While there's no doubt that our national immigration policy is a mess, the victims here are not immigrants but helpless white Americans, their best weapon against such hordes of noxious river rats a shield of xenophobia and racism.

The ongoing coverage of gays in the military has contained this same sense of invasion and contamination, of some imagined core of "real Americans" corrupted by these deviant "others." In its report on Clinton's "don't ask, don't tell" compromise, CBS used sensationalistic and completely irrelevant images of scantily clad gay men on the beach holding hands to illustrate the story, thereby fore-grounding their sexuality as their most dominant and, of course, dangerous feature.

Juan Williams reinforced this equation. Carl Rowan, a passionate critic of the current ban and the compromise, paraphrased the recent NIH study suggesting there may be a genetic component to homosexuality by insisting that "we're all God's children whether we're homosexual or heterosexual" and that the bigotry must stop. Williams retorted, "Well, we're all God's children, including killers, but we don't sanction that."

The other ongoing invasion is the infiltration of our Government - and femininity itself - by a new tribe of Amazons. In a front-page story in The New York Times profiling Ruth Bader Ginsburg, the first thirteen paragraphs focused on how she doesn't smile enough and is "much less fun" than she used to be or should be. Was she "aloof" (a big no-no for us girls) or simply "shy," and is she as "dour" as one of her portraits? Does a woman who doesn't laugh enough have the temperament to be on the Supreme Court?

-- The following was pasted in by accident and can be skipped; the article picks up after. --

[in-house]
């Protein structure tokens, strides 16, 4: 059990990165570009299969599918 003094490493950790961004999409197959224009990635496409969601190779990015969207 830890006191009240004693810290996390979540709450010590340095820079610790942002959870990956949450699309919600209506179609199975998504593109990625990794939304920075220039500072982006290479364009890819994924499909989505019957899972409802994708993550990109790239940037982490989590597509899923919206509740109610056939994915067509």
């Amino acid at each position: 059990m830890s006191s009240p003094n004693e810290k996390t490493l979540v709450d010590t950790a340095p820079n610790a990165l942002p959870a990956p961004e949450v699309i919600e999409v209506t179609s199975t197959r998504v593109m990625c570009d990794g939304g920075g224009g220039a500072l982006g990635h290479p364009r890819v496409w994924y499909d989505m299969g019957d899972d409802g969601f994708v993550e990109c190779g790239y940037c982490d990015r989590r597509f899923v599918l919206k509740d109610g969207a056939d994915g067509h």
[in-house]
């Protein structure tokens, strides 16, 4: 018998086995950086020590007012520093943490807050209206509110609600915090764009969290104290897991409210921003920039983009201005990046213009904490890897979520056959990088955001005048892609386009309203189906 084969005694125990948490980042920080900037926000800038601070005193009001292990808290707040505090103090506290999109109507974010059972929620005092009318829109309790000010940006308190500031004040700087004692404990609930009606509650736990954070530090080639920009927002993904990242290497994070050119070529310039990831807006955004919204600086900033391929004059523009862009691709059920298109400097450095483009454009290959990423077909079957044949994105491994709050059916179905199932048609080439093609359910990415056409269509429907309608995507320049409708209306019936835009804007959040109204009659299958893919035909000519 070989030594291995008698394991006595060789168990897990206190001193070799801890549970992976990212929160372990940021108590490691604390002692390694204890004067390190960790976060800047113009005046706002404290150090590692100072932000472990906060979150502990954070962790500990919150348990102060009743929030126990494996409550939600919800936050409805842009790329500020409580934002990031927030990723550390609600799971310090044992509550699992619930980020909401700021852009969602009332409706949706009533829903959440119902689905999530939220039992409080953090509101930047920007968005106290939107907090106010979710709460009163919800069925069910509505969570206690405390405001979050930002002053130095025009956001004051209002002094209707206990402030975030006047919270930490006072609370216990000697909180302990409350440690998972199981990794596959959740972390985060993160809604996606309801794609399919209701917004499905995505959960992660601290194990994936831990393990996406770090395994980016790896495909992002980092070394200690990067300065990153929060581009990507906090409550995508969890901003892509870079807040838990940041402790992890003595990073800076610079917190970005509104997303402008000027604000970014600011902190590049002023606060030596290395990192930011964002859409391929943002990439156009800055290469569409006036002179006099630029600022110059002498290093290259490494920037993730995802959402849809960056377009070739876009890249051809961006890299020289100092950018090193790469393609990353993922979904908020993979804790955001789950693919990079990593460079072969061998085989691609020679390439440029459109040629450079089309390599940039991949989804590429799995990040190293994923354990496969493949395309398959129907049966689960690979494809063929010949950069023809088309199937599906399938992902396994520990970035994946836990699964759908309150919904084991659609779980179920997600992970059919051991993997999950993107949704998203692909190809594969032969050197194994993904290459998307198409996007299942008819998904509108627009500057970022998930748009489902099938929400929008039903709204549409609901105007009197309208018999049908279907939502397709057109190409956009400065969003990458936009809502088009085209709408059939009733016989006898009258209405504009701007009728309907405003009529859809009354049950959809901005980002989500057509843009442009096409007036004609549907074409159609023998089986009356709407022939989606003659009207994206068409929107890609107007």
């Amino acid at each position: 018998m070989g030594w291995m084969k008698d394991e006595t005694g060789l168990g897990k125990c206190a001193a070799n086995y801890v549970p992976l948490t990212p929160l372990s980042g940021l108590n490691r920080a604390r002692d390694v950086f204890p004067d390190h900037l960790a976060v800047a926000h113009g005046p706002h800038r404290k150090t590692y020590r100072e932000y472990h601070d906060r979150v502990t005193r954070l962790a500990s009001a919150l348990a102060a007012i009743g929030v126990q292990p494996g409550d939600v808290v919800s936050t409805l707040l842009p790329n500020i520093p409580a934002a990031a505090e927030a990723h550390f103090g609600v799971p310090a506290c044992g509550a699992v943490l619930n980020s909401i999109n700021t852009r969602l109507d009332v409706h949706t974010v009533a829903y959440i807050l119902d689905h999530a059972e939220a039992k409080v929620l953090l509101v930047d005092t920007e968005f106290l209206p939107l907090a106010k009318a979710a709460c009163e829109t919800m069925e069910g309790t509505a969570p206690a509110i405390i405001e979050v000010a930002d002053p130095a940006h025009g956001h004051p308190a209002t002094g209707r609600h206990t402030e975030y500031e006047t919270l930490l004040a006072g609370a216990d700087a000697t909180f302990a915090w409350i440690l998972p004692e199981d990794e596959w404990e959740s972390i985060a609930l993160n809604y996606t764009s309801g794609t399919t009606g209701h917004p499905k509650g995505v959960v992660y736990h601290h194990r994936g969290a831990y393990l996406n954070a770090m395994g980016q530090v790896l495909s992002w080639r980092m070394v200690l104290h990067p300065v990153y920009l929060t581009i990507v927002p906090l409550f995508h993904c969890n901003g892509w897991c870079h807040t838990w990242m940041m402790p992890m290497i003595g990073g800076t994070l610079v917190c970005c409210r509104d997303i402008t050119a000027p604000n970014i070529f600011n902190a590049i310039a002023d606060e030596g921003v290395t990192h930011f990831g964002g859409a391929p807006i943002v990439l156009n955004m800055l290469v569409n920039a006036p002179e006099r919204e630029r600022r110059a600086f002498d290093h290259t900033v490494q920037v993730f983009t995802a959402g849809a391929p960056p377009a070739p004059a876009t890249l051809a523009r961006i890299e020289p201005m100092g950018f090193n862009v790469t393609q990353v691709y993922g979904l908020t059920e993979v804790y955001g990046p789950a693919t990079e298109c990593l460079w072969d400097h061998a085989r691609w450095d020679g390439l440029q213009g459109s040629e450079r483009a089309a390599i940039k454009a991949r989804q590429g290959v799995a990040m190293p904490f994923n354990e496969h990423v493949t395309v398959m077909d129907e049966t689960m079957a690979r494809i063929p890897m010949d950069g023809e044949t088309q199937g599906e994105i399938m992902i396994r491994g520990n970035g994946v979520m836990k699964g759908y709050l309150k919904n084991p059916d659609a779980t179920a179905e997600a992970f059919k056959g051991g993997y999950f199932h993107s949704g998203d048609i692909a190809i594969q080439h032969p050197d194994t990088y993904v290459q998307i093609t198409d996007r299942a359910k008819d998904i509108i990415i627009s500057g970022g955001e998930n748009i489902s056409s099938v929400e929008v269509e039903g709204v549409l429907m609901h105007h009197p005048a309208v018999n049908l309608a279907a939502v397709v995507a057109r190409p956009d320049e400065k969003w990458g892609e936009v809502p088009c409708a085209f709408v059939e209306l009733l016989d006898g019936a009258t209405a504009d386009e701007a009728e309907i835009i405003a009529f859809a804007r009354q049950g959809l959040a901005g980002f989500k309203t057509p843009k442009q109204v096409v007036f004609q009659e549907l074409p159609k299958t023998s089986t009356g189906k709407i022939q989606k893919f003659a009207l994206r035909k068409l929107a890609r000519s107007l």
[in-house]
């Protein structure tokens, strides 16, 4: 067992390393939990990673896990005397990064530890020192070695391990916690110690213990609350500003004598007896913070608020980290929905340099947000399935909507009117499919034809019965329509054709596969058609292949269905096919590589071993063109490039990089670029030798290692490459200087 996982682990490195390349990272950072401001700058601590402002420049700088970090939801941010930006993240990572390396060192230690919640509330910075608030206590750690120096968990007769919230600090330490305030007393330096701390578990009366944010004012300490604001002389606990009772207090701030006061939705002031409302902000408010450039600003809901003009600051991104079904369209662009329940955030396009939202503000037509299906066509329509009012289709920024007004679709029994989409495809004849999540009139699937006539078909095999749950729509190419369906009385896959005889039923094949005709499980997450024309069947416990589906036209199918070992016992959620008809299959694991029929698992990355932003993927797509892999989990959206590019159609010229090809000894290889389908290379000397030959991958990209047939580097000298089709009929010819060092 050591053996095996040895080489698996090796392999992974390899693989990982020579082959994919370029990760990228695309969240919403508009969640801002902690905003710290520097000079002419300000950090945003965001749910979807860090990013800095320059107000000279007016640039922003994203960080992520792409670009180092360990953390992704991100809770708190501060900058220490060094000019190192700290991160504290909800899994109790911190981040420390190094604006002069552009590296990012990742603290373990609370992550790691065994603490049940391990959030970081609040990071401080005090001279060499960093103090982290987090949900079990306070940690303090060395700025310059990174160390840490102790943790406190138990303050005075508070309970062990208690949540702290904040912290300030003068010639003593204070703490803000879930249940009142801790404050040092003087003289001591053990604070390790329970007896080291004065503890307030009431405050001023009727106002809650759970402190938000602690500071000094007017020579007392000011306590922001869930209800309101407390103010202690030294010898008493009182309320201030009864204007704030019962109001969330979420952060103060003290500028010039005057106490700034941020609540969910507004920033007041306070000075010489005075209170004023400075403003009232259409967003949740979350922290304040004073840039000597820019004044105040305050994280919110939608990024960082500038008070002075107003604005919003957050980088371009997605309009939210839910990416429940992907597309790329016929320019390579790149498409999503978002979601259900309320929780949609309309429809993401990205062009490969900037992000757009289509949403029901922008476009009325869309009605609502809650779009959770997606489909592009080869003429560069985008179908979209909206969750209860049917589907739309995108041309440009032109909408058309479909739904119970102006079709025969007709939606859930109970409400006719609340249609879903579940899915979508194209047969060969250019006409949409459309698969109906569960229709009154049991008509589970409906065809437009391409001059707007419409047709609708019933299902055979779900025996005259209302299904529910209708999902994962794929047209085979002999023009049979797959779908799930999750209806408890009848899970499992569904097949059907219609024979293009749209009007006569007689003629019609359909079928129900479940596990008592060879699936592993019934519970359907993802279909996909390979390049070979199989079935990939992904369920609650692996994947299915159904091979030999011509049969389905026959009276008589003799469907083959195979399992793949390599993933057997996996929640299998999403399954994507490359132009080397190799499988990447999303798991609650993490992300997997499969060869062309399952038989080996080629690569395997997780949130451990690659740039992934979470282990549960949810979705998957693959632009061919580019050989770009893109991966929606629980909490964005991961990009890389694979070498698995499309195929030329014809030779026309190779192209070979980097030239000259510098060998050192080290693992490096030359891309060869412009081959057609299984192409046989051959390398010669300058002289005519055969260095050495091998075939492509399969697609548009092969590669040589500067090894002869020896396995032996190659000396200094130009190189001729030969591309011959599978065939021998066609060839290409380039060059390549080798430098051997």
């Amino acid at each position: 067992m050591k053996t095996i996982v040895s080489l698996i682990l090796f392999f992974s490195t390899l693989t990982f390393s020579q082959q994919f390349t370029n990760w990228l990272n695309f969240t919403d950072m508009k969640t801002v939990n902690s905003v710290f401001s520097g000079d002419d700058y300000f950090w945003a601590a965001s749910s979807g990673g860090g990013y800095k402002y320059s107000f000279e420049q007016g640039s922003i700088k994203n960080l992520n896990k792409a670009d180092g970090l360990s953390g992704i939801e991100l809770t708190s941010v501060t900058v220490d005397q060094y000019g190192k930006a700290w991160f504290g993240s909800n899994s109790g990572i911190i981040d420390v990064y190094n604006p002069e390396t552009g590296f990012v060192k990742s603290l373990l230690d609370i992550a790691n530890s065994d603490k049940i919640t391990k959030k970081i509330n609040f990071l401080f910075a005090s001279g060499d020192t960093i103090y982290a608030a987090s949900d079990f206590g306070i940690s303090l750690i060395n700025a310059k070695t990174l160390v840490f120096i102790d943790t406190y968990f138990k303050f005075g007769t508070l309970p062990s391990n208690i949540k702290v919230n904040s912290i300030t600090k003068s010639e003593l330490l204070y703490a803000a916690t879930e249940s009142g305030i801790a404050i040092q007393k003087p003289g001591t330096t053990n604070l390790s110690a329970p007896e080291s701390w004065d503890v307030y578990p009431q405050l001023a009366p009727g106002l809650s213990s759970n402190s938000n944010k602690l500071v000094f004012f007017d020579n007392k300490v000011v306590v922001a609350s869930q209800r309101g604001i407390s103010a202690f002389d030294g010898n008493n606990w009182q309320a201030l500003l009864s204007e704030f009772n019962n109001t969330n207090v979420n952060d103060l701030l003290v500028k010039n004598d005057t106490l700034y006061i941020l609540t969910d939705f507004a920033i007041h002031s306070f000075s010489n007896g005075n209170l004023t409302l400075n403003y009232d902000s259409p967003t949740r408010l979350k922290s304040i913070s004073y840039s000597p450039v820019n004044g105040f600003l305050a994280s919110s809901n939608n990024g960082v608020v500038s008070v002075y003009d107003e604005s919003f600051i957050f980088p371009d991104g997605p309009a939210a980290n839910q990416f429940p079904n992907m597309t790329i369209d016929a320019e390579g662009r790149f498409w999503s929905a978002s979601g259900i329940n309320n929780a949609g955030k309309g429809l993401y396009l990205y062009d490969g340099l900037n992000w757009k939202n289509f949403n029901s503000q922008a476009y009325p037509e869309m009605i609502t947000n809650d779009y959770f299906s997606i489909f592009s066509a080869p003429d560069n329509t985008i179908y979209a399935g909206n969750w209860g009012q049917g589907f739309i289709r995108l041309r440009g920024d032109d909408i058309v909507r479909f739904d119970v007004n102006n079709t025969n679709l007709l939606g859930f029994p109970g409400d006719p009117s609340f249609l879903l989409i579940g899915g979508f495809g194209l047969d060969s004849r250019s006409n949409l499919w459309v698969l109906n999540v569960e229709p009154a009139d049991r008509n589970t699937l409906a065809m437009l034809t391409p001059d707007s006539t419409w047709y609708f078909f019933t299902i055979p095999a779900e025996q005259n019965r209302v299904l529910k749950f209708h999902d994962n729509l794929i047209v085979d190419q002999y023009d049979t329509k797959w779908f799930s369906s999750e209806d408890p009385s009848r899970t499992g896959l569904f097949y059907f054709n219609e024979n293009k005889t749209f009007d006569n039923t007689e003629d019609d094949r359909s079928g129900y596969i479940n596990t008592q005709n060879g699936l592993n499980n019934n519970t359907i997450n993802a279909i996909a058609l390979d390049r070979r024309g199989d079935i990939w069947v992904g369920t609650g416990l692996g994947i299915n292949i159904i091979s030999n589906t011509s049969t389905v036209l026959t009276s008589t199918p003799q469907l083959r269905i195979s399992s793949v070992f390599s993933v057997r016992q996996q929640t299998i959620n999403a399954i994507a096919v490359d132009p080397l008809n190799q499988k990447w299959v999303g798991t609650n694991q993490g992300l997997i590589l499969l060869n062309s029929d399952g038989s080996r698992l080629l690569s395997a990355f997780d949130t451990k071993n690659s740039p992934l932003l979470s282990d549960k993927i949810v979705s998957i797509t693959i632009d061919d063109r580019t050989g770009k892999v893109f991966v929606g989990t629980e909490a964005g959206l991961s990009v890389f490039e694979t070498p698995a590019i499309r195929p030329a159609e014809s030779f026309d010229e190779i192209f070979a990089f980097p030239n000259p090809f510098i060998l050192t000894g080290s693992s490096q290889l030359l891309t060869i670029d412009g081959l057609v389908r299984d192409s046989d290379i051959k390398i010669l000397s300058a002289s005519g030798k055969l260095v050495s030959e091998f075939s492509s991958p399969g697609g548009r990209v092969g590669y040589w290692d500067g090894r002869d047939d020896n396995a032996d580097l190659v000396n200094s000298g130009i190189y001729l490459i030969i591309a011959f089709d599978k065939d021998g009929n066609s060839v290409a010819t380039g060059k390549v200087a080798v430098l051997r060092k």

But at least she's not as bad as Dr. Joycelyn Elders, described by Time as a "verbal bomb thrower" and by Charles Krauthammer as "outrageous" because she, as a woman, has made the mistake of voicing her opinions about AIDS prevention and birth control. And look out for Tara J. O'Toole, nominee for Assistant Secretary of Energy, who was once a member of a study group that had been called (before she joined) Marxist-Feminist Group I. The M-word is even dirtier than the F-word, conjuring up images of sneaky un-American subversives whose only goal is to take over the country and turn it into a gulag where you can't buy bread or microwave ovens anymore.

Without saying so explicitly, the news media have given expression to a sense of helplessness, victimization, resignation, of being buffeted about by forces beyond our control. But these stories also form the context for the media reincarnation of Bill Clinton from local yokel to forceful world leader: They reinforce political resignation, cynicism, and apathy, and urge us to defer to those above us, the authorities, our leaders. We should just go stick our heads in some sand bags.
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Title Annotation:Bill Clinton in mass media
Author:Douglas, Susan
Publication:The Progressive
Date:Sep 1, 1993